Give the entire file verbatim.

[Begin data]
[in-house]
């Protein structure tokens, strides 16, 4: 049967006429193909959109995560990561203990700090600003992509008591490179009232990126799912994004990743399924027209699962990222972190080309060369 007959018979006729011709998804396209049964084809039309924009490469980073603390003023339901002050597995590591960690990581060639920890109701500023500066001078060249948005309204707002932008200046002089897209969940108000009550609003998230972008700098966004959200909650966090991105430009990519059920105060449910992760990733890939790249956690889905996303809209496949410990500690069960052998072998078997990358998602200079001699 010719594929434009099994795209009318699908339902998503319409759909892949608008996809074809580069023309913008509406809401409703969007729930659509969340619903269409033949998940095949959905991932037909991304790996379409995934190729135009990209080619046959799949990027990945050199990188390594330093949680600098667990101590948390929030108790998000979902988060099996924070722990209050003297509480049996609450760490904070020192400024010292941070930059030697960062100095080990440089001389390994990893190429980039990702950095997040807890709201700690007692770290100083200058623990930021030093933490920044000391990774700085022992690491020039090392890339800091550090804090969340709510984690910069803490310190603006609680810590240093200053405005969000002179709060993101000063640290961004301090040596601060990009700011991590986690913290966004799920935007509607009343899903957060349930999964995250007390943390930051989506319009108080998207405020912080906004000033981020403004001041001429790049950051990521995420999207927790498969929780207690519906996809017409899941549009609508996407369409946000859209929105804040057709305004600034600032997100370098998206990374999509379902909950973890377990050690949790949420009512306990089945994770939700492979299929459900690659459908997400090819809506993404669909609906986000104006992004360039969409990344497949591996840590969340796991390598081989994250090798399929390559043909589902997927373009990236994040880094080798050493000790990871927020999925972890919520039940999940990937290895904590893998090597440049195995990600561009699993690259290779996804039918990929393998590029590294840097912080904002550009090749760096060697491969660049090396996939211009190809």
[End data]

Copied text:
[in-house]
């Protein structure tokens, strides 16, 4: 049967006429193909959109995560990561203990700090600003992509008591490179009232990126799912994004990743399924027209699962990222972190080309060369 007959018979006729011709998804396209049964084809039309924009490469980073603390003023339901002050597995590591960690990581060639920890109701500023500066001078060249948005309204707002932008200046002089897209969940108000009550609003998230972008700098966004959200909650966090991105430009990519059920105060449910992760990733890939790249956690889905996303809209496949410990500690069960052998072998078997990358998602200079001699 010719594929434009099994795209009318699908339902998503319409759909892949608008996809074809580069023309913008509406809401409703969007729930659509969340619903269409033949998940095949959905991932037909991304790996379409995934190729135009990209080619046959799949990027990945050199990188390594330093949680600098667990101590948390929030108790998000979902988060099996924070722990209050003297509480049996609450760490904070020192400024010292941070930059030697960062100095080990440089001389390994990893190429980039990702950095997040807890709201700690007692770290100083200058623990930021030093933490920044000391990774700085022992690491020039090392890339800091550090804090969340709510984690910069803490310190603006609680810590240093200053405005969000002179709060993101000063640290961004301090040596601060990009700011991590986690913290966004799920935007509607009343899903957060349930999964995250007390943390930051989506319009108080998207405020912080906004000033981020403004001041001429790049950051990521995420999207927790498969929780207690519906996809017409899941549009609508996407369409946000859209929105804040057709305004600034600032997100370098998206990374999509379902909950973890377990050690949790949420009512306990089945994770939700492979299929459900690659459908997400090819809506993404669909609906986000104006992004360039969409990344497949591996840590969340796991390598081989994250090798399929390559043909589902997927373009990236994040880094080798050493000790990871927020999925972890919520039940999940990937290895904590893998090597440049195995990600561009699993690259290779996804039918990929393998590029590294840097912080904002550009090749760096060697491969660049090396996939211009190809």